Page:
Truth Seeking in Rape Literature

Speak by Laurie Halse Anderson, was first published in 1999. It is about Melinda Sordino’s first year of high school. Now, starting high school can be challenging enough, but poor Melinda is dealing with a major trauma. Over the summer she was raped. And, as the title implies, she hasn’t told anyone. Not a single soul. To make things worse, everyone blames her for getting people in trouble because she called the cops before she left the party. In Speak, Melinda has to learn how to defend herself, she as to learn how to speak up about what happened to her.

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I love this book.

It is beautiful, and touching, and filled with truth.

I show the film adaptation to my high school students every year because the content and message is so important. Everyone, every single person, deserves to be HEARD. I want all of my students to know that their voice is important. And I want all of them to know that they are not alone when they face challenges, and traumas.

I wanted to bring up this wonderful book because I recently came across two novels that are also centered around young women facing the trauma of rape.

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Faking Normal by Courtney C. Stevens, is about Alexi Littrell, a young woman who is suffering in silence. She hasn’t told anyone what happened to her; instead, she hides in her closet and scratches the back of her neck. Thankfully (and I hope that happens to everyone who faces such a trauma, unfortunately it doesn’t) Bodee Lennoz comes into her life and helps her find the courage to speak up.

This novel was beautiful. I can’t recommend it enough. I met Courtney at SCBWI’S summer conference. This is her debut novel and it was the most powerful novel I had read in a while. To find out more about Courtney, check out her website, Quartland.

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I came across Neversaid by Carol Lynch Williams when I was visiting a coworker’s classroom. She was busy with a student so I started skimming her bookshelves. Something about the cover made me pick this book up and I am so glad that I did. I started the book that same night and finished it the next morning. I would have finished it in one setting, but it was the end of an exhausting week and I wanted to give the book my focused attention.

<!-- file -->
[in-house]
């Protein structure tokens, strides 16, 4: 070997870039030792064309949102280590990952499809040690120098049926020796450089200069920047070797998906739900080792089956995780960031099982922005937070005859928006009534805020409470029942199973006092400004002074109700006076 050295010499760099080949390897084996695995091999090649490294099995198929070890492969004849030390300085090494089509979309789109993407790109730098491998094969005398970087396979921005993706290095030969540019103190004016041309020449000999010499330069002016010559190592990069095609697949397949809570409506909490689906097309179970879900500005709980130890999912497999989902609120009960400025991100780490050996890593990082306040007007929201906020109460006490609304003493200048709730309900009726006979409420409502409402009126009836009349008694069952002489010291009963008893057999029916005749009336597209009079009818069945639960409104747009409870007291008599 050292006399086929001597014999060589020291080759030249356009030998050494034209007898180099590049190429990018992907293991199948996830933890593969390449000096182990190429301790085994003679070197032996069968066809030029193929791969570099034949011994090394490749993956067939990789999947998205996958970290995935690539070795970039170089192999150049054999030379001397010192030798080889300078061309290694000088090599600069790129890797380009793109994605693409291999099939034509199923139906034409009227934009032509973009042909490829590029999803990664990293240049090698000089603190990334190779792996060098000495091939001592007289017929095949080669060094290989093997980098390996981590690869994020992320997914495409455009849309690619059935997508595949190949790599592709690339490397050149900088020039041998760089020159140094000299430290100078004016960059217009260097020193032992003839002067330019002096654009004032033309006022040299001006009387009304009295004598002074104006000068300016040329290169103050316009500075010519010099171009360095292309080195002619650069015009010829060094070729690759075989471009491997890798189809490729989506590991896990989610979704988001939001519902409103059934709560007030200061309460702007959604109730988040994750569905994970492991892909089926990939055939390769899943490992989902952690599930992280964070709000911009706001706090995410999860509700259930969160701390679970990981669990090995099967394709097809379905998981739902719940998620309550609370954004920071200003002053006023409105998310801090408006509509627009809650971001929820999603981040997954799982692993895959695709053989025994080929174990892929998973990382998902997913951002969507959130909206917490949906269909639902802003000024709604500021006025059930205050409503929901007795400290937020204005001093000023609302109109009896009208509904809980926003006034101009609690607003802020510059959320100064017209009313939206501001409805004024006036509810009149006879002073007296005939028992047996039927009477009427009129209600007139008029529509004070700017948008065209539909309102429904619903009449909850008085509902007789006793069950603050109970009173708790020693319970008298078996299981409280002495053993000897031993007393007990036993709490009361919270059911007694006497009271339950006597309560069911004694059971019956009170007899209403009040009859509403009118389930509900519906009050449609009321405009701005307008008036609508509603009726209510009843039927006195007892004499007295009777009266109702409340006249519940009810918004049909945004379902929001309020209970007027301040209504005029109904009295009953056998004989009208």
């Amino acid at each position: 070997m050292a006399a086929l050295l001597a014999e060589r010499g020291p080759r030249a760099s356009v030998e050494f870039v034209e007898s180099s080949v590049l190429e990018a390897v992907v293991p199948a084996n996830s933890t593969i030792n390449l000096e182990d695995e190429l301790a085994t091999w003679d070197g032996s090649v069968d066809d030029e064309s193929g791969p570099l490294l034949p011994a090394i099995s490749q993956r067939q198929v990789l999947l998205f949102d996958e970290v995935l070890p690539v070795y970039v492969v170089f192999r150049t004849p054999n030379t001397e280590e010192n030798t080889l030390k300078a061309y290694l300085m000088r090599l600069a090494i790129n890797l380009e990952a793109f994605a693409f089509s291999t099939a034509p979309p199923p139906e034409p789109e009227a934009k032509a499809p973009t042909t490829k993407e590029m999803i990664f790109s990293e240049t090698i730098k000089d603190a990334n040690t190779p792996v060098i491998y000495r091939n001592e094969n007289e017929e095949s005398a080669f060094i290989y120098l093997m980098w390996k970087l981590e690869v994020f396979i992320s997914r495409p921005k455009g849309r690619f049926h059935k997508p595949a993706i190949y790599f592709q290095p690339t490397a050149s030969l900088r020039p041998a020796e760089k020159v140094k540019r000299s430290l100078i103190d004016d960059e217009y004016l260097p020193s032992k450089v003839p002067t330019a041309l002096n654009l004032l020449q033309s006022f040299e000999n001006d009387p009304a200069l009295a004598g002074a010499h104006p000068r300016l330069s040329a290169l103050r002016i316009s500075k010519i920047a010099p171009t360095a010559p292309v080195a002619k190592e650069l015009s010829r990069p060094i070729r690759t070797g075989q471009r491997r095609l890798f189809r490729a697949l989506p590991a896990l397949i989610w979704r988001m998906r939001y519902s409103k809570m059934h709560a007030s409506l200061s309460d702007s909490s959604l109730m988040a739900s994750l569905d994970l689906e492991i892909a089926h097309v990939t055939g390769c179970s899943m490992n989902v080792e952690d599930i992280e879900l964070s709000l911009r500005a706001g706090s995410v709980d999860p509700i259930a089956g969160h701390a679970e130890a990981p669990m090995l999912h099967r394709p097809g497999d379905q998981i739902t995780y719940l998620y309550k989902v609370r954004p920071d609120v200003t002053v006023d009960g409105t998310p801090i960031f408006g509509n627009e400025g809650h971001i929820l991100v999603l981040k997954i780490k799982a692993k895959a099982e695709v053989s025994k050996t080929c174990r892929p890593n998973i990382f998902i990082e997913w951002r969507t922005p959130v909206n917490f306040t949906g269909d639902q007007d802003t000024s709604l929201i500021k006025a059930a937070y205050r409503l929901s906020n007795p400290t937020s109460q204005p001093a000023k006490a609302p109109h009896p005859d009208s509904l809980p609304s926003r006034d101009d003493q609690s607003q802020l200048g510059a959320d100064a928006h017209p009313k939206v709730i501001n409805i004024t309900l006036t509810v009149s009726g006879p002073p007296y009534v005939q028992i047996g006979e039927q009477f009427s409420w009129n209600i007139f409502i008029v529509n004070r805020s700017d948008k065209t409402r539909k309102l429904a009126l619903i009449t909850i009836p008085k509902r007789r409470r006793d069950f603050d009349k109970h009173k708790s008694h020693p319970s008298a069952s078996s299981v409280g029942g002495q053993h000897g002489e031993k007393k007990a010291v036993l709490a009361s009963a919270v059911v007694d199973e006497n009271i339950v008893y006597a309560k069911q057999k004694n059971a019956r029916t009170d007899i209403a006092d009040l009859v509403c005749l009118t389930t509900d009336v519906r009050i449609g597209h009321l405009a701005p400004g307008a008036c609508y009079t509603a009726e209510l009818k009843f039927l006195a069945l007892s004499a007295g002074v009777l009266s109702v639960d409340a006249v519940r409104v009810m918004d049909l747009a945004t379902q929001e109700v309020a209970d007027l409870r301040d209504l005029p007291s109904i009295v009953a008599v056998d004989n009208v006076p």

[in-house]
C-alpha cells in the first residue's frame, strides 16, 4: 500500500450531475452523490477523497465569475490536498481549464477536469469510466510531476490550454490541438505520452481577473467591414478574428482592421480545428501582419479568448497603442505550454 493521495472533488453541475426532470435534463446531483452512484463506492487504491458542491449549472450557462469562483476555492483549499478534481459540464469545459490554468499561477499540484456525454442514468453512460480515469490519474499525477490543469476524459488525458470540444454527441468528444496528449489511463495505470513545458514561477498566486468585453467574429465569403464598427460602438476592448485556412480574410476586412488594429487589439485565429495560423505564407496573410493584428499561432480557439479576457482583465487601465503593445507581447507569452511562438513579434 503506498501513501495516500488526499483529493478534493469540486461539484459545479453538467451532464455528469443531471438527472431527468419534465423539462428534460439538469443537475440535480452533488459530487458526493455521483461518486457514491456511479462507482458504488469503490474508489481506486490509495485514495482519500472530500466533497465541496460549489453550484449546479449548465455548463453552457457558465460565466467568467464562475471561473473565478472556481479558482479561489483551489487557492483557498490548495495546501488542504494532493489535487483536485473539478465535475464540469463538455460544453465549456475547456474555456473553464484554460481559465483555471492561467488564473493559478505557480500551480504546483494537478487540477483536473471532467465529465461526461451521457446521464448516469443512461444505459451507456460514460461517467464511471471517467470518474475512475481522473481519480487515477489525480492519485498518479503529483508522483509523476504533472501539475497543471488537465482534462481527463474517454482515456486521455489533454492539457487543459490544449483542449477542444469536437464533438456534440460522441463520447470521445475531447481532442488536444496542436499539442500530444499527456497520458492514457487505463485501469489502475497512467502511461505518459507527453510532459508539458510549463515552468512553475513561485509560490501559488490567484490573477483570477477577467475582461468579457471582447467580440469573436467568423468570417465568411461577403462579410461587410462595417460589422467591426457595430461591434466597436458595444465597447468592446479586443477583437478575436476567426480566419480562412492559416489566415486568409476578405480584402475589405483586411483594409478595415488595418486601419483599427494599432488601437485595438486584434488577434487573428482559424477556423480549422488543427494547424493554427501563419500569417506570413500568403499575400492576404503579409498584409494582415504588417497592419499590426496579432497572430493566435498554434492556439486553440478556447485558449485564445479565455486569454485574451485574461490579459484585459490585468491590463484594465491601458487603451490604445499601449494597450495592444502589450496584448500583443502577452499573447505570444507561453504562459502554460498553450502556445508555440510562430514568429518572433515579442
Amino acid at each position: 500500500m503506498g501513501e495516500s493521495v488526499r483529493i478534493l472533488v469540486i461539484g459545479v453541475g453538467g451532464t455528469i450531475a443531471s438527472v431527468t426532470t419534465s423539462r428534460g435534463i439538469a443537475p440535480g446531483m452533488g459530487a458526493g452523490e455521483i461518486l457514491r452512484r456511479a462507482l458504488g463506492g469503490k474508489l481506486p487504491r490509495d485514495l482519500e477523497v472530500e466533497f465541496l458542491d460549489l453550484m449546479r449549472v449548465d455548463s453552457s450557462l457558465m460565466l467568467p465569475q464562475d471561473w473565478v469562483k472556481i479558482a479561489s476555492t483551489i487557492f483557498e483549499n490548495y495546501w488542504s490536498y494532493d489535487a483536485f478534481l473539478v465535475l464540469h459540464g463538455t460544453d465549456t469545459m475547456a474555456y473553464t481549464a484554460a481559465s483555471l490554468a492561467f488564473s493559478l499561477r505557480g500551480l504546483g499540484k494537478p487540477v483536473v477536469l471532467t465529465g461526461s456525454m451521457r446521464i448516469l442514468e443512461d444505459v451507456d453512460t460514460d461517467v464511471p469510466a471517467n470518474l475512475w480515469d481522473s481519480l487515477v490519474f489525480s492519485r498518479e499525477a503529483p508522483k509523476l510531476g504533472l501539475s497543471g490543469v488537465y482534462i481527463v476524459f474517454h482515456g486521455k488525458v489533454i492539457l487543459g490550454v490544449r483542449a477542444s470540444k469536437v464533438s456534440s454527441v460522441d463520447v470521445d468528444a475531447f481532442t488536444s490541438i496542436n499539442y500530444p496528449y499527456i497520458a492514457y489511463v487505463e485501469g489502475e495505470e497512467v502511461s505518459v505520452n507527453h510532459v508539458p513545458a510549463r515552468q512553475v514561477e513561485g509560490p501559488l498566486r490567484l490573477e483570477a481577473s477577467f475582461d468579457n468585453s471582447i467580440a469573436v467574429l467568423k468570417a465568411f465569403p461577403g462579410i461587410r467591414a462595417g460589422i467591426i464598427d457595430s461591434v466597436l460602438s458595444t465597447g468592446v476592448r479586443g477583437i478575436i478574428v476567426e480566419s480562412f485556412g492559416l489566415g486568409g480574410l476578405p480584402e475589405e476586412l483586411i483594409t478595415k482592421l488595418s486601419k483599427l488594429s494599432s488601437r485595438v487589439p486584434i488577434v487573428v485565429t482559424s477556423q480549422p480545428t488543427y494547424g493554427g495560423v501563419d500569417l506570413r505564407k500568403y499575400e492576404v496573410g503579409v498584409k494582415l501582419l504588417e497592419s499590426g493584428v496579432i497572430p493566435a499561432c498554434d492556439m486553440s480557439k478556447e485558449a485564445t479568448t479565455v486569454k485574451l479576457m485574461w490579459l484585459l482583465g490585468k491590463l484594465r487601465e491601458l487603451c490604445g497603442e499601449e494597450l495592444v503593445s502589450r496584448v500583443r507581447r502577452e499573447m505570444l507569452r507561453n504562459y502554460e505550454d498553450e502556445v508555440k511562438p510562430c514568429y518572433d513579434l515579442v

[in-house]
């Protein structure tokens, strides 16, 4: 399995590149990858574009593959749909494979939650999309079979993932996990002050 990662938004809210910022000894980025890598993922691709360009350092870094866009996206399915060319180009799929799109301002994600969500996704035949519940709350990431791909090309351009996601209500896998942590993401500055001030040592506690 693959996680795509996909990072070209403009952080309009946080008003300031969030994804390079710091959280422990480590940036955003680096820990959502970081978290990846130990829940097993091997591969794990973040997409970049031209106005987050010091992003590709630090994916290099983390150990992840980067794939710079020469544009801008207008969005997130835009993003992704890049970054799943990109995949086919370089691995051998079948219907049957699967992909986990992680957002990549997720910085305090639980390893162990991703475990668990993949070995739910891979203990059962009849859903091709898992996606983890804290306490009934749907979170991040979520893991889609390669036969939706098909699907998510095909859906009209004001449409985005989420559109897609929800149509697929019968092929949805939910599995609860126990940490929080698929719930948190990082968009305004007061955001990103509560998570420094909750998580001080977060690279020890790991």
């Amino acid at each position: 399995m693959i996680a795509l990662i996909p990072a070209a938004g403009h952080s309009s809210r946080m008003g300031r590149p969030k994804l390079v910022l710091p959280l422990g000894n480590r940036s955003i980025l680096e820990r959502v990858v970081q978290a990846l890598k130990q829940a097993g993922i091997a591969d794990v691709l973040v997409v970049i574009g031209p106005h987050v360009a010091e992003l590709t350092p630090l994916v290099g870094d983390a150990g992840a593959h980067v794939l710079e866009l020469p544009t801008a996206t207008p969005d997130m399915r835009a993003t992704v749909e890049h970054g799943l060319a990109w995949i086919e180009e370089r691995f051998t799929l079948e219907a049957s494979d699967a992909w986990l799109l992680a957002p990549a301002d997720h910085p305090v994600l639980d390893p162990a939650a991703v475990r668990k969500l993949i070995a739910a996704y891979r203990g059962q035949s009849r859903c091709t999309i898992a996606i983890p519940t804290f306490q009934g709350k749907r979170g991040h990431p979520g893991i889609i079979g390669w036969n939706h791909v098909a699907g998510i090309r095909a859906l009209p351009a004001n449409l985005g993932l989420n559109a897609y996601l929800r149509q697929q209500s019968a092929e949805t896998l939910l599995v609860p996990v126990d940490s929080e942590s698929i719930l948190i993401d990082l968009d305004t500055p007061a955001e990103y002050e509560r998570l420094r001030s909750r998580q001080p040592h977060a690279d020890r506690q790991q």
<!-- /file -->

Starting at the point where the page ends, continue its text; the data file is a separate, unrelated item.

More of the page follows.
Neversaid is about Sarah and Annie, twins who are both dealing with a trauma. Sarah has social anxiety, among other issues because of her family dynamic, and is struggling with a romantic betrayal. In the midst of her own trials, she recgonizes that something is seriously wrong with her sister. I suspected what Annie’s problem was when I read the back cover, and it is obvious now that I’ve connected it to Speak and Faking Normal.

This book spoke to me for several reasons. I picked it up shortly after I finished reading Faking Normal, so I was ready for another book about trauma and empowerment- it did not disappoint. I was also interested in the added elements of social anxiety and the presence of two characters who are twins. (I have a twin sister. Love ya, Stephanie.) I don’t want to give away too much, so I’ll just say that this is another beautiful book about healing.

And that, I suppose, leads me to the truths that are so powerful in these three books.

First, healing is possible. I know it doesn’t always feel that way, but it is. It’s not going to be easy. In fact, it will probably be one of the hardest things you ever do, but it is possible. So, please keep moving forward.

Second, none of us has to, or should, suffer in silence. Please remember that you are not alone. You are important. You are valuable. You did not deserve to be abused. No matter what you have been told, it is not your fault.

(There are some resources listed on Courtney’s page under the “Channel Your Brave” heading. Please use the link above to find help if you have been the victim of abuse.)

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